Nav: Home

A moveable feast: Antibiotics give C. diff a nutrient-rich environment, no competition

March 28, 2018

Using a mouse model, researchers from North Carolina State University have found that antibiotic use creates a "banquet" for Clostridium difficile (C. diff), by altering the native gut bacteria that would normally compete with C. diff for nutrients. The findings could lead to the development of probiotics and other strategies for preventing C. diff infection.

C. diff is a harmful bacterium that can cause severe, recurrent and sometimes fatal infections in the gut. Although the bacteria are commonly found throughout our environment, C. diff infections primarily occur in patients who are taking, or who have recently finished taking, antibiotics.

"We know that antibiotics are major risk factors for C. diff infection because they alter the gut microbiota, or composition of bacteria in the gut, by eliminating the bacteria that are normally there," says Casey Theriot, assistant professor of infectious disease at NC State and corresponding author of a paper describing the research. "Our latest work suggests that the microbiota may provide natural resistance to C. diff colonization by competing with C. diff for nutrients in that environment; specifically, for an amino acid called proline."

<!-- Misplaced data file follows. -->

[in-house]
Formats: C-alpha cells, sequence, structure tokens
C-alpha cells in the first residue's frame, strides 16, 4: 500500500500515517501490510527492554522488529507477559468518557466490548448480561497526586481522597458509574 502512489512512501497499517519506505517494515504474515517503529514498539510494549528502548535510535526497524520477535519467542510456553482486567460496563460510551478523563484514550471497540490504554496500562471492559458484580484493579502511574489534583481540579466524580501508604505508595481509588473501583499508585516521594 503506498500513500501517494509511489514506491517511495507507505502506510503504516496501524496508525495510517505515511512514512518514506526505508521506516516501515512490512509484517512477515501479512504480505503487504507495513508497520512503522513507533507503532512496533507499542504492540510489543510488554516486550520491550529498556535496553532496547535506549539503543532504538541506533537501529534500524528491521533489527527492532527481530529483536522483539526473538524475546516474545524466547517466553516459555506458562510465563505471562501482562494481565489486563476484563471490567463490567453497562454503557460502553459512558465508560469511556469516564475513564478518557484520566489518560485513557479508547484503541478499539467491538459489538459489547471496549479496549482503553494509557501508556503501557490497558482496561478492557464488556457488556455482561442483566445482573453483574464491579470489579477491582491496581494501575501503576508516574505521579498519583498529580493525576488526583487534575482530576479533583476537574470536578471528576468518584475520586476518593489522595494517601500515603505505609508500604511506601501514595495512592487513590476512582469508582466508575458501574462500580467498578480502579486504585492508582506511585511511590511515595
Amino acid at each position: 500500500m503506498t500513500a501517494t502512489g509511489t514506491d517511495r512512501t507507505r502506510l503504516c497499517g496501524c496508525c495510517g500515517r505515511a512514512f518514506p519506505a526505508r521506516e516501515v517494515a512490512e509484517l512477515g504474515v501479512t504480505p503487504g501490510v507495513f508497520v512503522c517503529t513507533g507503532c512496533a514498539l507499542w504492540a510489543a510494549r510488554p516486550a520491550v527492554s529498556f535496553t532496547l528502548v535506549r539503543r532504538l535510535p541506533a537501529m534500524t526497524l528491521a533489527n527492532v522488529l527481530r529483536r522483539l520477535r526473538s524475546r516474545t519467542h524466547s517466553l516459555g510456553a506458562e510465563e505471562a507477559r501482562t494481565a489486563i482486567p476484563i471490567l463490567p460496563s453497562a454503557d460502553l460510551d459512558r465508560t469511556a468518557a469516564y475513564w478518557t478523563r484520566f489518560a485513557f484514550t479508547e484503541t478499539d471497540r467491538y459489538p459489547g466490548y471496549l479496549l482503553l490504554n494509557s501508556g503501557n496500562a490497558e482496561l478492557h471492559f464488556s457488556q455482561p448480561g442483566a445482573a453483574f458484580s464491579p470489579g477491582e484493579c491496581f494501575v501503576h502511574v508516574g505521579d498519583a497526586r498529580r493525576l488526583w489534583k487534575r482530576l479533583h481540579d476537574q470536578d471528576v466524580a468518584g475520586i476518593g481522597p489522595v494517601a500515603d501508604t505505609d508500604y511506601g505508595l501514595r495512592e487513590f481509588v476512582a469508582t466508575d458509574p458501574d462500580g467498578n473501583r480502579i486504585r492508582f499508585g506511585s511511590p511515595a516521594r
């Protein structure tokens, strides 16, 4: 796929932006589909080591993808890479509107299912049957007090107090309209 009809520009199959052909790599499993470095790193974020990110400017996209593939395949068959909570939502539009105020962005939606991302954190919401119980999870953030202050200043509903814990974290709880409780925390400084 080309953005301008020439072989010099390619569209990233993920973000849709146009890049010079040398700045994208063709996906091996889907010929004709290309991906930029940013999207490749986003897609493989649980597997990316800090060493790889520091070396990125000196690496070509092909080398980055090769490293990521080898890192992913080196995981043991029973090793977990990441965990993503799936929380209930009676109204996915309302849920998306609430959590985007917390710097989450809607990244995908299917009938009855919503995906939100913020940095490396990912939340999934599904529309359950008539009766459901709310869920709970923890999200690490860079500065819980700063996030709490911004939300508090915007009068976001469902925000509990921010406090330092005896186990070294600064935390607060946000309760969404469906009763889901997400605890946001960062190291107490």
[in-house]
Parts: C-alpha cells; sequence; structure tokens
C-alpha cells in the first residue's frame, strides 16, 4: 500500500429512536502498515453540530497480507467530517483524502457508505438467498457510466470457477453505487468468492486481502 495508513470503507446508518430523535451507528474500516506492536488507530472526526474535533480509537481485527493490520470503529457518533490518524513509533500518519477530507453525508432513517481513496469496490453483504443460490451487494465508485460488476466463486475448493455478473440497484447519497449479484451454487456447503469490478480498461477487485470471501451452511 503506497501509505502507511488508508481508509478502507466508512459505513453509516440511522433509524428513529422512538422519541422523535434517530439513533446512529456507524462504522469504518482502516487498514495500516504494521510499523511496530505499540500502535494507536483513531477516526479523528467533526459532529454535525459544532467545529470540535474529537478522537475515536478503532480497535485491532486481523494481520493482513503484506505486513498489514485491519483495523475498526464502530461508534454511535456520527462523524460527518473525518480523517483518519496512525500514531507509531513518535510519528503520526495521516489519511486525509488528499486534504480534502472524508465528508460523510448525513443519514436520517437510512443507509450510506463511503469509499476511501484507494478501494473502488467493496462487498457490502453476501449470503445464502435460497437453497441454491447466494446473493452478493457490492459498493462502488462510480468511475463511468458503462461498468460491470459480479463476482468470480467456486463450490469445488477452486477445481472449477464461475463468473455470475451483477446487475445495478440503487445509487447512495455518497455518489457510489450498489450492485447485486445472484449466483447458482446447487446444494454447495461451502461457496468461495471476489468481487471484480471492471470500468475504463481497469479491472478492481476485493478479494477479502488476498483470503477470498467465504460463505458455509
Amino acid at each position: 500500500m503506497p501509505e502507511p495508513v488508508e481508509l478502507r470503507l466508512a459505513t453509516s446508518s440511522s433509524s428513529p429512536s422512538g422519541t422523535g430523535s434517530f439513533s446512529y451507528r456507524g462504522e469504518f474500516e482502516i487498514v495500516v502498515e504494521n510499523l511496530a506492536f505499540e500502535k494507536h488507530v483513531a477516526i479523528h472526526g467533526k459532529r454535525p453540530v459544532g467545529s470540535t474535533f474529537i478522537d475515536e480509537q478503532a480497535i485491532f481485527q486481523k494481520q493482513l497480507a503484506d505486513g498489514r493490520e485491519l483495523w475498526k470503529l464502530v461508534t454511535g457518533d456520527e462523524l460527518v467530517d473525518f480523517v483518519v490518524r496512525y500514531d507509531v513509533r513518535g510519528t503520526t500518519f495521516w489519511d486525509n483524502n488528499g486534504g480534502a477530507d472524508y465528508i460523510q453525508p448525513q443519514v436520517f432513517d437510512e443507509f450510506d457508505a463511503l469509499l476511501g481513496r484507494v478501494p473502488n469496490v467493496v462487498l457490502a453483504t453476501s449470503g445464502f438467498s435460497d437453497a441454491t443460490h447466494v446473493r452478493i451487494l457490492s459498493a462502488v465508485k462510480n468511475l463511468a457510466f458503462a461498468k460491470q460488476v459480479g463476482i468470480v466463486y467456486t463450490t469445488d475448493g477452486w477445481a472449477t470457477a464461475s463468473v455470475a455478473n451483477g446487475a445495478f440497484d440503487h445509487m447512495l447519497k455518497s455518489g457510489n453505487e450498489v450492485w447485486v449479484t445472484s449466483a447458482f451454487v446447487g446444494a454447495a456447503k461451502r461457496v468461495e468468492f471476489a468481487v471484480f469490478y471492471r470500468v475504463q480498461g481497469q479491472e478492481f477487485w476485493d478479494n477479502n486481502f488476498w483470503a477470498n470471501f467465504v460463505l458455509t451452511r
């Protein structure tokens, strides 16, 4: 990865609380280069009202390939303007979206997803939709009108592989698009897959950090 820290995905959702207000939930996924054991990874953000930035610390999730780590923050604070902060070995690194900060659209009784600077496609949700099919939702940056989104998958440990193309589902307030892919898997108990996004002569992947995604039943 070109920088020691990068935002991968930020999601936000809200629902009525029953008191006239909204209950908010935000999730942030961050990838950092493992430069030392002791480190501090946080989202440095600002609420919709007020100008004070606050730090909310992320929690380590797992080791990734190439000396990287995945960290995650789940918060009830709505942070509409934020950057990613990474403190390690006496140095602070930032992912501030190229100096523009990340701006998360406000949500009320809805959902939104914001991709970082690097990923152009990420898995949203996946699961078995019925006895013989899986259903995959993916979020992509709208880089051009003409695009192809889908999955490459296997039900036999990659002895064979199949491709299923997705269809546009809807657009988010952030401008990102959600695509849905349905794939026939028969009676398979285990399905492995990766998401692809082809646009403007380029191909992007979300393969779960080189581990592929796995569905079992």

Theriot and postdoctoral fellow Joshua Fletcher introduced C. diff to antibiotic-treated mice and monitored their gut environment at four intervals: 0, 12, 24, and 30 hours after introduction. They conducted metabolomic and RNA sequencing analysis of the gut contents and the C. diff at these time points to find out which nutrients the bacteria were "eating." Metabolomics allowed the team to trace the abundance of the nutrients in the gut, and RNA analysis indicated which genes in the C. diff were active in metabolizing nutrients.

The researchers found that the amount of proline in the gut decreased as the population of C. diff increased. Additionally, the amount of a proline byproduct called 5-aminovalerate also increased, indicating that C. diff was metabolizing the proline. The RNA analysis further confirmed C. diff's use of proline, as genes related to proline metabolism in C. diff increased during the early stages of colonization, when proline was abundant.

"We've been able to show that in the absence of competition C. diff is metabolizing proline and other amino acids in the mouse model, using it as fuel to survive and thrive," Theriot says. "Hopefully this information could lead to the development of better probiotics, or 'good' bacteria that can outcompete C. diff for nutrients in the gut. The ultimate goal is to control these bacteria in ways that don't rely solely on antibiotics."
The research appears in mSphere, and was funded by the National Institutes of Health (grants R35GM119438 and K01GM109236). Fletcher is first author. Animal studies and RNA sequencing were done at the University of Michigan. Metabolon, Inc. conducted the metabolomics analysis. Cristina Lanzas, associate professor of infectious disease at NC State, and postdoctoral fellow Samantha Erwin also contributed to the work.

Note to editors: An abstract of the paper follows.

"Shifts in the gut metabolome and Clostridium difficile transcriptome throughout colonization and infection in a mouse model"

DOI: 10.1128/mSphere.00089-18

Authors: Joshua Fletcher, Samantha Erwin, Cristina Lanzas, Casey Theriot, North Carolina State University

Published: mSphere